Somewhere along thie line, Joba lost his Killer Slider. It was that, not loss of velo, that derailed him.

          • qwerty

            There was an extensive article written on it a while back. Outside of this there was also talk about Dave Eiland tinkering with Hughes’s mechanics as well. I believe Eiland was a tinkerer, and once he got a hold of Joba it was all over. You say injuries hurt Joba, but what shoulder injury do you know of which saps a pitcher’s arm strength of a few mphs, but does nothing else? No one has ever found anything wrong with Joba’s shoulder after that incident, and if there was an underlying problem Joba certainly would have reinjured himself by now.

      • qwerty

        I truly believe Joba’s issue is with his mechanics. If his new team can get him back to his 2007 delivery and motion then watch out.

  • Derbs

    I will never be able to figure out what happened to Joba. He was never the same after his injury in 2008 I believe? He was doing great as a starter and was never the same. Ughhh

    • Robinson Tilapia

      Basically. I’d say injury + lazy did him in.

      Did the team have anything to do with it? Perhaps there’s some mental adjustment they thought he could make which he was too much of a dumbass to do. Other than that, pitchers were switched between the pen and rotation long before Joba Chamberlain ever was drafted by the New York Yankees.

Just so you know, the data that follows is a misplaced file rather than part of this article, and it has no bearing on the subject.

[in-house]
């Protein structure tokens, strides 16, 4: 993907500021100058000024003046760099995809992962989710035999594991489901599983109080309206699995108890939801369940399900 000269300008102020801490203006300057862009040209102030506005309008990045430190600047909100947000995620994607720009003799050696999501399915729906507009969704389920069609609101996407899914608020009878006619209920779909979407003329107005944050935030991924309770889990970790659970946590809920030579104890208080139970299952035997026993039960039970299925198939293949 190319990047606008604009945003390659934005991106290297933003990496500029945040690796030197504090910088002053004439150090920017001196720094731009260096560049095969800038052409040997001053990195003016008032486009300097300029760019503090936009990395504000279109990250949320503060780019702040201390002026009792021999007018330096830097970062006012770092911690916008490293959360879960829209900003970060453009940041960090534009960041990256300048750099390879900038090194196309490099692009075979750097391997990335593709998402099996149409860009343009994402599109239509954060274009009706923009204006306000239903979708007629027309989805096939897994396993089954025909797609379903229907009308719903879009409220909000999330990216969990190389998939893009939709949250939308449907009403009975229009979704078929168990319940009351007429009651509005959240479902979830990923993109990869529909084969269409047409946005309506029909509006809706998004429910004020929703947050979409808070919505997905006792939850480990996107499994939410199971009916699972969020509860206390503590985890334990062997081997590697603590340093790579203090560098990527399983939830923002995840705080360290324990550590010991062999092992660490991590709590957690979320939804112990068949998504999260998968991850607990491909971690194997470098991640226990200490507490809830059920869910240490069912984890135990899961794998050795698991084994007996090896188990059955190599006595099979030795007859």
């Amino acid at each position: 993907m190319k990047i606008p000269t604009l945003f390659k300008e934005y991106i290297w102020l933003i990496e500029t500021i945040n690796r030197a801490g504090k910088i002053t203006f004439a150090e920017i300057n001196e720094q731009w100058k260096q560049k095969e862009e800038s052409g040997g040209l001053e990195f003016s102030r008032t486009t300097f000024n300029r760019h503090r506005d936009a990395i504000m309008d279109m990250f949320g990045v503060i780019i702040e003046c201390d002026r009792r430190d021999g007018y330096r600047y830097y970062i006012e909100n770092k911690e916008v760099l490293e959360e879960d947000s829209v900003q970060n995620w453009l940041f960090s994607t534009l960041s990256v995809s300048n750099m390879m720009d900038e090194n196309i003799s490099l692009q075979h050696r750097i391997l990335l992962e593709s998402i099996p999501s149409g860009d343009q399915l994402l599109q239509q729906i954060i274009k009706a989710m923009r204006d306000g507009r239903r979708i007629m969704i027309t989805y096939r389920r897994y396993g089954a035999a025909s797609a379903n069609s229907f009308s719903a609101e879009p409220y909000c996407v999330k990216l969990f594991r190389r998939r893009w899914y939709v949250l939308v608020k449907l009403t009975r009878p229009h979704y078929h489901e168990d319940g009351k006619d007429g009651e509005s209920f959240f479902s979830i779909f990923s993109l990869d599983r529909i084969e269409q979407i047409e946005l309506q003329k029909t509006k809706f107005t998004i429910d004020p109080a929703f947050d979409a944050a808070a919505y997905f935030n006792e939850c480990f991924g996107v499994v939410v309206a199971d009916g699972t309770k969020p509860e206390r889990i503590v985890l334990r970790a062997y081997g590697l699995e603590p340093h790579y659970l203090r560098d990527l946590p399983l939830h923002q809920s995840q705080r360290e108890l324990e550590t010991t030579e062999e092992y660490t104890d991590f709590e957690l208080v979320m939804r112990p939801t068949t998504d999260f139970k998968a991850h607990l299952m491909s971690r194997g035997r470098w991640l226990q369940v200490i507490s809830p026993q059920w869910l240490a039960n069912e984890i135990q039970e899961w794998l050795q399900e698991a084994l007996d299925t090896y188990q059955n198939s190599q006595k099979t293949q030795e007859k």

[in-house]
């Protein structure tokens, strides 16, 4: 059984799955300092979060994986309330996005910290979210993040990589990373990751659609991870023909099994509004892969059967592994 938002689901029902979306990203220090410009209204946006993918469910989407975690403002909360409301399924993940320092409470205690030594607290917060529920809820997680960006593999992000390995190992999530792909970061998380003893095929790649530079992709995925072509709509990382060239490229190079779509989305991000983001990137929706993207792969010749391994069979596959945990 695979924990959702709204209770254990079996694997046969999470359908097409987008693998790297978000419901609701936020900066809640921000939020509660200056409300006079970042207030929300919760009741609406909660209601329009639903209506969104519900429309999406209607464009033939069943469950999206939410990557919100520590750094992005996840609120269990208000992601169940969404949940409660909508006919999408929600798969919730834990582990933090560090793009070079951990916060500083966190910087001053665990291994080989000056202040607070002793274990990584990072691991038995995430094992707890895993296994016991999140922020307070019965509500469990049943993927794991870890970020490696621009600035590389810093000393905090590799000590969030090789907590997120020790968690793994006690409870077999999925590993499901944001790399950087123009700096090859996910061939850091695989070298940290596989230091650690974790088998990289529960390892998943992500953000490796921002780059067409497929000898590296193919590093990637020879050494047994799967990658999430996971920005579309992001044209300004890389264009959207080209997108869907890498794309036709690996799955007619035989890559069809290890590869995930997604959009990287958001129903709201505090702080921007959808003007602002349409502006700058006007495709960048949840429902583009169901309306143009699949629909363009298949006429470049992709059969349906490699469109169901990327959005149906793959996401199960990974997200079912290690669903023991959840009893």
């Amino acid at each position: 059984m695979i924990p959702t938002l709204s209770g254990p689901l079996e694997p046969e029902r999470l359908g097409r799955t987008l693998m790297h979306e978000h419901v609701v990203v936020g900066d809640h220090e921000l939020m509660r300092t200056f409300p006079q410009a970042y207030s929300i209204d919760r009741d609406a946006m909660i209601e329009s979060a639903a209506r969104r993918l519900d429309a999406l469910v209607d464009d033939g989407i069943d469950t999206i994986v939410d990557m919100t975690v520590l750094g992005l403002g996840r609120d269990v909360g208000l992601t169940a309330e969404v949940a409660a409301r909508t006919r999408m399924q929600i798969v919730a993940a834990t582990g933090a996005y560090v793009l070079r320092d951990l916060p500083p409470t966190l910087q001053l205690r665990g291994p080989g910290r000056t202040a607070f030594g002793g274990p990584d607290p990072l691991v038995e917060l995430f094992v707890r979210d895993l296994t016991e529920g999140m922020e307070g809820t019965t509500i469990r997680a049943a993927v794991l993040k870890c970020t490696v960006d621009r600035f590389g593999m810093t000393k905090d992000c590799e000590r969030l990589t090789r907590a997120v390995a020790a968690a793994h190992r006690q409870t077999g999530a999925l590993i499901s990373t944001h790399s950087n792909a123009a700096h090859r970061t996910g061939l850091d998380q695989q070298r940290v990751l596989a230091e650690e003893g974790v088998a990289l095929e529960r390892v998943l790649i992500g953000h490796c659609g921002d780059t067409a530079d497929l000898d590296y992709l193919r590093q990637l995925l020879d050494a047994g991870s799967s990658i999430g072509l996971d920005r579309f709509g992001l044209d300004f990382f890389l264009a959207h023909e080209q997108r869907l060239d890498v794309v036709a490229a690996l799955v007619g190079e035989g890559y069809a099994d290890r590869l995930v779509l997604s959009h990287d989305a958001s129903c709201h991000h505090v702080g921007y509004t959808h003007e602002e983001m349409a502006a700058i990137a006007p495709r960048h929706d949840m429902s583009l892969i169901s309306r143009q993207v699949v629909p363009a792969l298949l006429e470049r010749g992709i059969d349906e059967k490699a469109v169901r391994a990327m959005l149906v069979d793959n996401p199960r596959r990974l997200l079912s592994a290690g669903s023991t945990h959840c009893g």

I wish him well. I just never want to talk about him ever again.

      • WhittakerWalt

        Mariano Rivera seemed to do OK with having his role changed from time to time, right?
        Joba just has lousy makeup, I think. That and diminished velocity for whatever reason have turned him into a completely ordinary pitcher.

      • Batsman

        I don’t think it was injury or laziness that did him in.


        I think it is plain old stupidity.

    • The Big City of Dreams

      I will never be able to figure out what happened to Joba.


      He got injured. Failed for the first time in his brief ML career. Lost his confidence. Was switched to a reliever got injured again and the cycle continued.

      I still wonder how things might have been if they ket him a starter after 09.

      • The Big City of Dreams


  • HMVB

    As stated in the article, Joba has had the same role for 4 seasons. I don’t think the argument of the Yankees bouncing him around holds much weight. What I do think is a big factor that doesn’t seem to come to light is his seriousness for his job. His conditioning is poor. I’ve seen him out here and there randomly until 4am on game days, day game game days no less. If I’m spotting him a handful of times in a span of 5-6 weeks, how many more nights is he out partying? I think just too much came to him too soon at a young age and he took it all for granted.

  • HMVB

    Funny thing about the weight. He came back from TJ and the ankle injury the lowest weight he has been (around 225) and he ballooned right back up being back in NYC.

  • Robinson Tilapia

    What Went Epically Wrong: Joba Chamberlain.

    I really just want to never have to talk about him ever again. Too painful. Just buh bye, Joba. You ruled. Thanks for the midges.

  • Darren

    On what basis can you possibly make the claim that “it’s clear Joba’s failure to fulfill his so obviously enormous potential has more to do with him not putting in the necessary work…”